A couple nights ago, some of my good friends and coworkers attended a post traumatic stress (PTS) informational workshop/presentation for families of war veterans. They went to support the efforts of an amazing man in our community that works to help said vets.
Result: they went in jaded, and came out different.
Nutshell of what they learned: war changes a person. Always, irrevocably, negatively.
I was impacted by their debriefings in a number of ways, but most jarringly with the question: “Why, based on the unquestionable harm done to soldiers by simply participating in combat, isn’t there a response to the war movement that pursues nonviolent means to accomplish change?”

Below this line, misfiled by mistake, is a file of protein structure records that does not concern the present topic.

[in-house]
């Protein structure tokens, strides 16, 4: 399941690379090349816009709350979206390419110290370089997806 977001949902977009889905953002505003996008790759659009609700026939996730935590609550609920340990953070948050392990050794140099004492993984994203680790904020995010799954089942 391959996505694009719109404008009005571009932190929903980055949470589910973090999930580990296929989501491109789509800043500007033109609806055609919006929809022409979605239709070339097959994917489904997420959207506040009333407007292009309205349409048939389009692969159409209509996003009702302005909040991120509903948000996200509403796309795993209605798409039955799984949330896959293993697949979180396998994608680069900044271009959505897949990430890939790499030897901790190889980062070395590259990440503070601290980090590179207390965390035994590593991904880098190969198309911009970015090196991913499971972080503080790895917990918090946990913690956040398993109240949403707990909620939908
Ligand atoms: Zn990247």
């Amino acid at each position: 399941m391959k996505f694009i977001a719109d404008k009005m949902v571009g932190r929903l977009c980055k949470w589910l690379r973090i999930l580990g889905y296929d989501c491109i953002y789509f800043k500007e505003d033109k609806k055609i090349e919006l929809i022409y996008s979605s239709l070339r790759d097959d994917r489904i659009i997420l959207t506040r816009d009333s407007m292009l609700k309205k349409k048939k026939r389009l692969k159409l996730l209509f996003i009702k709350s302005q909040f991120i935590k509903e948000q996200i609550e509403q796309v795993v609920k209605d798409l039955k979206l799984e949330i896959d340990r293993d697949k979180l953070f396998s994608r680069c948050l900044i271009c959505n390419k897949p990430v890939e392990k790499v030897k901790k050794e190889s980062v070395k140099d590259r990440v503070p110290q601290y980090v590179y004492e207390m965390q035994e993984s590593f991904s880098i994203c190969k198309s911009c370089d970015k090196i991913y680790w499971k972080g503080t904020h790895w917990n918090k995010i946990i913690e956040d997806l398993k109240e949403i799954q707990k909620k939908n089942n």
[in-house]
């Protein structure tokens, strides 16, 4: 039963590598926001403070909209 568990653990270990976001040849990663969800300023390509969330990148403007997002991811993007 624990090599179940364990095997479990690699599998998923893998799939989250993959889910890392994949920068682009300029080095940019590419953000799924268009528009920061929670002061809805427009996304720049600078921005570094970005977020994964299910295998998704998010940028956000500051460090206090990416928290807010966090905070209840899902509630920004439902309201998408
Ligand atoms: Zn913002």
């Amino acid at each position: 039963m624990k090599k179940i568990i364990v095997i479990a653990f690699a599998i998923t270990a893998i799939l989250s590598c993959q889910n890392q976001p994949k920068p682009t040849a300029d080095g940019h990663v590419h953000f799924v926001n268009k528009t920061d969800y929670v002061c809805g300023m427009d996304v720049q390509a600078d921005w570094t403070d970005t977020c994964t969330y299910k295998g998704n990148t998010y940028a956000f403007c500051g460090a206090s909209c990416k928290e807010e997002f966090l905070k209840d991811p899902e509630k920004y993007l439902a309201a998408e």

Of course there are groups of people who protest wars, and of course there are countless studies about the effects of war on a person’s humanity (NOTE: read this), but why have I never heard of any correlation between the two?
Perhaps I haven’t been listening. God knows I’m horribly, inexcusably preoccupied with myself most of the time, though I’m trying to become less so.
I guess I’d just like to see a bit more consideration made towards these things… it seems like the responsible response.
OTHER THINGS TO READ:
Brian McLaren: Sorrow Can Make Us Better, Not Bitter
Jim Wallis: ‘No One Deserves a Tragedy’
Borrowing Time (A Story About Couches & Mountains) by Josh Allan Dykstra on March 28th, 2013
A Future Not Our Own by Josh Allan Dykstra on January 20th, 2007
Experiments In Telling The Future by Josh Allan Dykstra on January 9th, 2012